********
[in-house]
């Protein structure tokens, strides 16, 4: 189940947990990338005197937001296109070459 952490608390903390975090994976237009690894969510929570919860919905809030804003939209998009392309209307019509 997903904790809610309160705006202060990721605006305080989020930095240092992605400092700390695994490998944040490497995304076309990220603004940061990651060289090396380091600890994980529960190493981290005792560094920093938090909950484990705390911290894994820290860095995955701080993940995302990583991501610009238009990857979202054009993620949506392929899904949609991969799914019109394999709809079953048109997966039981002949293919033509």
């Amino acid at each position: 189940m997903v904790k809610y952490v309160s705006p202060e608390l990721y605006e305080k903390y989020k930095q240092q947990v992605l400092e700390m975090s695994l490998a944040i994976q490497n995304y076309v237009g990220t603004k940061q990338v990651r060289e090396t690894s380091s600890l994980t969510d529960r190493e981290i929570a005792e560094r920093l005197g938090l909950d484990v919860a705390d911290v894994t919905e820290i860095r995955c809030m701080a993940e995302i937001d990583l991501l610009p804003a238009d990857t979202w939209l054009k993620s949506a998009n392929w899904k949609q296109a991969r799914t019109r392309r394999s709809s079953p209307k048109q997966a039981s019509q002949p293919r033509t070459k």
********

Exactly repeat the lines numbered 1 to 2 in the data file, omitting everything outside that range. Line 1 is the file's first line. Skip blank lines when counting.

[in-house]
């Protein structure tokens, strides 16, 4: 189940947990990338005197937001296109070459 952490608390903390975090994976237009690894969510929570919860919905809030804003939209998009392309209307019509 997903904790809610309160705006202060990721605006305080989020930095240092992605400092700390695994490998944040490497995304076309990220603004940061990651060289090396380091600890994980529960190493981290005792560094920093938090909950484990705390911290894994820290860095995955701080993940995302990583991501610009238009990857979202054009993620949506392929899904949609991969799914019109394999709809079953048109997966039981002949293919033509």